When Deanna Jordan looks at her three little boys, she sees promise and hope.
Her optimism, however, isn't just reserved for her children, ages 9, 7 and 5. She sees this in all kids, especially those growing up in underserved communities like the one she once lived in, children who might fall through the cracks if not for some encouragement and guidance.
Jordan, a 28-year-old single mother and UCLA student who is wrapping up her undergraduate degree while simultaneously working on her master's, both in African-American studies, realizes that education and opportunity should not be taken for granted.
That's why she founded the Compton Pipeline Taskforce (CPT), a year-old program administered through UCLA's Community Programs Office. CPT is one of the office's 30 student-initiated community and student support projects offering educational, legal, social, medical and academic services to poor and predominately minority communities throughout the Los Angeles area.
Under Jordan's leadership, UCLA student volunteers travel to the city of Compton six days a week to work on academics with students at Carver Elementary School, which Jordan herself attended, Willowbrook Middle School and King–Drew Magnet High School of Medicine and Science.
'She wanted to do something big'
The core mission of Jordan's task force and its "Talented 90%" program is to increase underrepresented students' awareness of the educational opportunities available to them, foster civic engagement, and instill cultural pride and empowerment in the community.
"There will always be a top 10 percent who will make it to college," said Jordan, who lived in Compton until she was 13, when she moved to the city of Los Angeles. "But what about the 90 percent that we forget about? What about the people who haven't had the idea of pursuing higher education instilled in them? What about them?"
Reading comprehension and the fundamentals of math, science, engineering and technology are critical components in the struggle to succeed in school and in life, Jordan says. So volunteers tackle these topics in ways that keep the Compton kids motivated and engaged.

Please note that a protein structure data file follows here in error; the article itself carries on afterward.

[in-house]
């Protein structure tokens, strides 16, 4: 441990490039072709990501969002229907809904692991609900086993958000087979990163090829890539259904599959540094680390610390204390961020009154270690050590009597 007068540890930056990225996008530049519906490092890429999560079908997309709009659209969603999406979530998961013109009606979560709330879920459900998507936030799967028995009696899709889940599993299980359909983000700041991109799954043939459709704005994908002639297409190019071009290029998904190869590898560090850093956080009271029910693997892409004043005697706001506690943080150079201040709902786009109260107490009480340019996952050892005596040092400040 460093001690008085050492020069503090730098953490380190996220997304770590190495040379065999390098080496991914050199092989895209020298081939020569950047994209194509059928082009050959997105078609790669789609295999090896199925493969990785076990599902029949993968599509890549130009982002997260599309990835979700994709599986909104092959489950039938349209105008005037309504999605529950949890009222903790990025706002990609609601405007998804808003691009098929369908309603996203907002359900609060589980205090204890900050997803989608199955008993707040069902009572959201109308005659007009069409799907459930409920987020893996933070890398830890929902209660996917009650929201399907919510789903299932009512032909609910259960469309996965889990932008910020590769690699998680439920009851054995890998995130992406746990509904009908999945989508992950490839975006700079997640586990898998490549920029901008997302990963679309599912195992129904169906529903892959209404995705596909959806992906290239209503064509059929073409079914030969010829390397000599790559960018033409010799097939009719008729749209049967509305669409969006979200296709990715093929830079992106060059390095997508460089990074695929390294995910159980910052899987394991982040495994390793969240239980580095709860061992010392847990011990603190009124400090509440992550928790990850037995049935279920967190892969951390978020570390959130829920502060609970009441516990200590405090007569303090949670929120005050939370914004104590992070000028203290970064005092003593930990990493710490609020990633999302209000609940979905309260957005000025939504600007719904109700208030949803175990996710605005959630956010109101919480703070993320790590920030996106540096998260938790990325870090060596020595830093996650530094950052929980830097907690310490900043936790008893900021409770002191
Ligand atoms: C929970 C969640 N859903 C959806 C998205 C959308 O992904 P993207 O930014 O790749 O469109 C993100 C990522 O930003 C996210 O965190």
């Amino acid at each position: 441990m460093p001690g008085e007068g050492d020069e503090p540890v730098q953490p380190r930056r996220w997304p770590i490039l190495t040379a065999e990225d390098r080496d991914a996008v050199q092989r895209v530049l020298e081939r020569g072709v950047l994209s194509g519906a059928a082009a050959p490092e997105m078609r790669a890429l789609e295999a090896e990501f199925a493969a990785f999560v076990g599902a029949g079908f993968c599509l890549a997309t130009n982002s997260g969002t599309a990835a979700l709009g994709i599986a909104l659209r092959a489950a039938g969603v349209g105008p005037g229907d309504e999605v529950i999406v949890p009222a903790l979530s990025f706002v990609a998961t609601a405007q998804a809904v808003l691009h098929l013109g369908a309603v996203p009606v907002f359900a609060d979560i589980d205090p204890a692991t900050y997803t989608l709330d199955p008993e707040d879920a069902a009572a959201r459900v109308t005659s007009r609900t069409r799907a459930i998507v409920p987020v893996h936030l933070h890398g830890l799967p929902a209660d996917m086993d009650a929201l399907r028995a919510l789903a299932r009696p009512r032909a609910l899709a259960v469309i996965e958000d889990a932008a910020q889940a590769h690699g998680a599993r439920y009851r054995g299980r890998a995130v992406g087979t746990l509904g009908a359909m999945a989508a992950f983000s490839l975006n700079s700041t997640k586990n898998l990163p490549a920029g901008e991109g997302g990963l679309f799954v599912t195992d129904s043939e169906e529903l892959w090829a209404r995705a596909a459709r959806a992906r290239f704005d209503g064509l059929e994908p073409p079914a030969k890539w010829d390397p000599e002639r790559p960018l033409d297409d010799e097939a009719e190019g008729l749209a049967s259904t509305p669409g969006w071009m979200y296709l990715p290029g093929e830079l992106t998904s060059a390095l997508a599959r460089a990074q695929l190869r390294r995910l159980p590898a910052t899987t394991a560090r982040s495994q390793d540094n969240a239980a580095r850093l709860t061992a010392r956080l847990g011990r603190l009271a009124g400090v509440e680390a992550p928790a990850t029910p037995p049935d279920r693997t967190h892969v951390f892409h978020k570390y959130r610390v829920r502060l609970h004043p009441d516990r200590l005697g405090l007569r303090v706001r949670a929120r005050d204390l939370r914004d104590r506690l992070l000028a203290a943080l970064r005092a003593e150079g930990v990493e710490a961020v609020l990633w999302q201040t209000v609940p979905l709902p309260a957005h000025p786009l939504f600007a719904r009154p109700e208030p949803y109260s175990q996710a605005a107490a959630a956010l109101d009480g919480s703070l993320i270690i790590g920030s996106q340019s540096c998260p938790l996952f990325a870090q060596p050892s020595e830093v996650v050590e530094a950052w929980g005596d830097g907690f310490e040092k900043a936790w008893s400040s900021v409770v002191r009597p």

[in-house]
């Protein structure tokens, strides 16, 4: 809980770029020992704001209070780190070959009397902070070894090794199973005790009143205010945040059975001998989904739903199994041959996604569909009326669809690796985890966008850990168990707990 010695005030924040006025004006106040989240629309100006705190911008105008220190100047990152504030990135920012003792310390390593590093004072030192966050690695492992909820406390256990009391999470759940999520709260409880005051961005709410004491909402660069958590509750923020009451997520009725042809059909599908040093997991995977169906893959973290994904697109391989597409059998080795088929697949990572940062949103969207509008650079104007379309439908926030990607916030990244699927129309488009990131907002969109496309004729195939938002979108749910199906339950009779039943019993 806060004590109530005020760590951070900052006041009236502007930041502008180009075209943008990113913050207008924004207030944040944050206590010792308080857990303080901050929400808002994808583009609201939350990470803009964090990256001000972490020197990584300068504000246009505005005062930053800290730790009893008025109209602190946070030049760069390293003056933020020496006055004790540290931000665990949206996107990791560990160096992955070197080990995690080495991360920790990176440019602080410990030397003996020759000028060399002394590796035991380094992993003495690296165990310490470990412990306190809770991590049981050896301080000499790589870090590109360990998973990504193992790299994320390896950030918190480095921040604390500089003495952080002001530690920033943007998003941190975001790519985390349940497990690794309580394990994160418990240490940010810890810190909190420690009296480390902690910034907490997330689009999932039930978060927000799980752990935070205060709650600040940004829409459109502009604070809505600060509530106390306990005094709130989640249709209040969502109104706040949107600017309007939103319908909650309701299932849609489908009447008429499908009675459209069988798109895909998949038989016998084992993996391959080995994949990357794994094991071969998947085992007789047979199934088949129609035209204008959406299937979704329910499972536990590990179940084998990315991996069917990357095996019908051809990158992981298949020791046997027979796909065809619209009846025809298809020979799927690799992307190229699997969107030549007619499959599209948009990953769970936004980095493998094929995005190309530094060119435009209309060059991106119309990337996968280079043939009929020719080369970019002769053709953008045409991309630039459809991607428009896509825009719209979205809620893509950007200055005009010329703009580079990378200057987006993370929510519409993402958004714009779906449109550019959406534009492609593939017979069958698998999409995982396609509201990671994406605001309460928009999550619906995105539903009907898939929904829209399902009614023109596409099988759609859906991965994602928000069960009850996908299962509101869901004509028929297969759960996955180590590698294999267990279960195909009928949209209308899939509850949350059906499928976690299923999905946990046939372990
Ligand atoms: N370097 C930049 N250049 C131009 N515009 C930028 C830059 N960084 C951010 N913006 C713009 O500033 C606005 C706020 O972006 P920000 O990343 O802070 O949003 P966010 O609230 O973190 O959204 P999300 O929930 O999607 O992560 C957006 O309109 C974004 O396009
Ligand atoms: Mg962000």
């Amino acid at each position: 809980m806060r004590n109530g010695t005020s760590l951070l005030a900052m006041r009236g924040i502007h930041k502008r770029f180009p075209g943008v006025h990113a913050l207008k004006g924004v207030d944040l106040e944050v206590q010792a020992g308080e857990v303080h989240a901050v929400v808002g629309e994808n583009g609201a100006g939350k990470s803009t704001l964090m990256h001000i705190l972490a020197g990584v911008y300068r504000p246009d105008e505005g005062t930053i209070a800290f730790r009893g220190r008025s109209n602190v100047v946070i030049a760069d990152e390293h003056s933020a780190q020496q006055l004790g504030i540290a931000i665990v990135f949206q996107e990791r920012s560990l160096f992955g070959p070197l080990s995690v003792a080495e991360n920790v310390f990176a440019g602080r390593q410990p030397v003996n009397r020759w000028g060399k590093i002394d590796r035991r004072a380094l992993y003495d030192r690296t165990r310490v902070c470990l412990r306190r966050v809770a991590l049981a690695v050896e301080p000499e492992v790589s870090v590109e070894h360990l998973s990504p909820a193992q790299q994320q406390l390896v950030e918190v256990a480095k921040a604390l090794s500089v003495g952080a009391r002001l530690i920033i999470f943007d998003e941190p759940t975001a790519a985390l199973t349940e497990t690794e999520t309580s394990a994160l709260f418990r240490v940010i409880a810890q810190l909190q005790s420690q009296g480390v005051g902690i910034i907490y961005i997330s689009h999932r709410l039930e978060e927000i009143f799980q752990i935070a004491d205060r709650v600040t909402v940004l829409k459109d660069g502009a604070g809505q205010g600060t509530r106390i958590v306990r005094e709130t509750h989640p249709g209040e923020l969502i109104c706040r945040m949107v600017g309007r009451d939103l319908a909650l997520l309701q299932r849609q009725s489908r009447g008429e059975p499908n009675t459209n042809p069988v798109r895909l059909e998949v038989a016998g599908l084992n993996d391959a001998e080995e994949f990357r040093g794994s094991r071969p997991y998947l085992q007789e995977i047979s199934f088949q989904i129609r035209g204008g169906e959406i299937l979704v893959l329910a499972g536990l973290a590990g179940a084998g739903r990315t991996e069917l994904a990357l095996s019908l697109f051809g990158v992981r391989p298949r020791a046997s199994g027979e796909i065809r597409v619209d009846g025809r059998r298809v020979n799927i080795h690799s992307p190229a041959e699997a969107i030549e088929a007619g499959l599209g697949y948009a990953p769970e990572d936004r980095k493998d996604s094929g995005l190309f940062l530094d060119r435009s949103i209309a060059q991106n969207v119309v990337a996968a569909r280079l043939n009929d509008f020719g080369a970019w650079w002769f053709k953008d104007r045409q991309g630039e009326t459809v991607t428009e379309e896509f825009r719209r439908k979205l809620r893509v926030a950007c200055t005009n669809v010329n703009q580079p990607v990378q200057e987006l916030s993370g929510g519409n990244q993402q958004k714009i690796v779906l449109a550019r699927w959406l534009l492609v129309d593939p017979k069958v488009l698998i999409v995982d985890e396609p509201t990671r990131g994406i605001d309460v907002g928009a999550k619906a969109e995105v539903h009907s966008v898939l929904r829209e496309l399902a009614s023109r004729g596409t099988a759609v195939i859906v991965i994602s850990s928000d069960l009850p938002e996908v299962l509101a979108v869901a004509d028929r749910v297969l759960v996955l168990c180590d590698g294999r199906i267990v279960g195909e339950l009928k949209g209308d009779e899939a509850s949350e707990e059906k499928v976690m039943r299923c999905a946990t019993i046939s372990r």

Although still in its infancy, the program offers help in many forms — Saturday school, field trips, weekday after-school homework help, test preparation and academic guidance. Students at King–Drew high school are also being trained to serve as tutors and mentors for younger students.
One of Jordan's strongest supporters is Vusisizwe Azania, a community-service project adviser at UCLA's Office of Community Programs. "She wanted to do something, and she wanted to do something big," Azania said, emphasizing how important giving back to Compton was to Jordan.
Azania had told Jordan about a now-dissolved program initiated by UCLA in the aftermath of the 1965 Watts riots in which UCLA graduate students worked with various Compton city departments to help build and strengthen the community. "That became the seed for the Compton Pipeline project," Azania said. "She took the ball and she ran with it."
A personal commitment to education
Higher education and civic engagement weren't always priorities in Jordan's life. Just a decade ago, she was focused on finishing high school, getting married and starting a family. By the age of 18, she had done all three.
But as her views and goals evolved, Jordan decided that if she was ever going to establish a greater degree of financial security for her young family, something had to change.
"At the end of the day, I had to say that it was important to me," Jordan said of her decision to go to college. "I had to want it. Nobody could want it for me. Nobody."
So just 12 days after her youngest son was born, she started sociology classes at West Los Angeles Community College.
"I returned to school on June 8, 2008, and I never stopped," said Jordan, who earned an associate of arts degree from community college and transferred to UCLA in 2011. Jordan, a first-generation college student, has been honored as a departmental scholar at UCLA, allowing her to pursue her bachelor's and master's degrees concurrently. Ultimately, she plans to work in a field that will allow her to advocate for marginalized people and communities.
In addition to her classes, community service and family responsibilities, Jordan is also an intern in the office of Compton Mayor Aja Brown. This opportunity has not only given her a wealth of work experience and allowed her to network with a variety of organizations but it provides her with much-needed time to further develop the Compton Pipeline project and recruit student volunteers from other local colleges and universities.
"I am so passionate about the city of Compton," Jordan said. "There are a lot of misconceptions about the city, but to me, Compton is a diamond in the rough. There's a lot of greatness in there, and I feel that now is the time for it to be discovered."